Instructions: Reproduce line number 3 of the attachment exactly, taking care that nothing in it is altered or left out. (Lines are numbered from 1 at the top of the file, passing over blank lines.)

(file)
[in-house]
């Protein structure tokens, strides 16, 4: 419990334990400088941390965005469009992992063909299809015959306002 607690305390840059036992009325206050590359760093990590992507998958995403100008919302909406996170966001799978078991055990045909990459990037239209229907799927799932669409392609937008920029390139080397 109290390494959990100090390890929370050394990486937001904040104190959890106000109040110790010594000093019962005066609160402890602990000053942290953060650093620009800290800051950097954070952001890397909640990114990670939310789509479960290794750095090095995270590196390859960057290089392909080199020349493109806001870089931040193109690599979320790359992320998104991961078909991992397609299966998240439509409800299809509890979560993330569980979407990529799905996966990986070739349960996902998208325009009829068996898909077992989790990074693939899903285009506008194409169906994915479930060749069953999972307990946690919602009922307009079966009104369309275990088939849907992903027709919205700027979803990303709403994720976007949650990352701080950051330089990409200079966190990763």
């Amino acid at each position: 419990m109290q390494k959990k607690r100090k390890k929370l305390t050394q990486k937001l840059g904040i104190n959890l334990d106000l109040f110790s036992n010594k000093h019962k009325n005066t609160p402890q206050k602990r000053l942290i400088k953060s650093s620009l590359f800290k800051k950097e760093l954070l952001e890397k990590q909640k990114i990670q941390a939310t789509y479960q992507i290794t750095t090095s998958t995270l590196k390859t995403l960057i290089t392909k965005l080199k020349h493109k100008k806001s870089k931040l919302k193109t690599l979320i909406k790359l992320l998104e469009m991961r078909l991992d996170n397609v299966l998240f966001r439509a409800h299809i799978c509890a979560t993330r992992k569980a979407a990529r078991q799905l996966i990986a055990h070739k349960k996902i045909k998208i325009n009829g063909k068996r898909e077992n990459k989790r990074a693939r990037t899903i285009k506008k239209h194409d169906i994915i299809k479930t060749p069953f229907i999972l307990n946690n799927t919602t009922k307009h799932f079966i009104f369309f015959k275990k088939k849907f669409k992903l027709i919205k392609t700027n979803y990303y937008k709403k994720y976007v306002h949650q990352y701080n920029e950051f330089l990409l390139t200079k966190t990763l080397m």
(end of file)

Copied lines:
């Amino acid at each position: 419990m109290q390494k959990k607690r100090k390890k929370l305390t050394q990486k937001l840059g904040i104190n959890l334990d106000l109040f110790s036992n010594k000093h019962k009325n005066t609160p402890q206050k602990r000053l942290i400088k953060s650093s620009l590359f800290k800051k950097e760093l954070l952001e890397k990590q909640k990114i990670q941390a939310t789509y479960q992507i290794t750095t090095s998958t995270l590196k390859t995403l960057i290089t392909k965005l080199k020349h493109k100008k806001s870089k931040l919302k193109t690599l979320i909406k790359l992320l998104e469009m991961r078909l991992d996170n397609v299966l998240f966001r439509a409800h299809i799978c509890a979560t993330r992992k569980a979407a990529r078991q799905l996966i990986a055990h070739k349960k996902i045909k998208i325009n009829g063909k068996r898909e077992n990459k989790r990074a693939r990037t899903i285009k506008k239209h194409d169906i994915i299809k479930t060749p069953f229907i999972l307990n946690n799927t919602t009922k307009h799932f079966i009104f369309f015959k275990k088939k849907f669409k992903l027709i919205k392609t700027n979803y990303y937008k709403k994720y976007v306002h949650q990352y701080n920029e950051f330089l990409l390139t200079k966190t990763l080397m």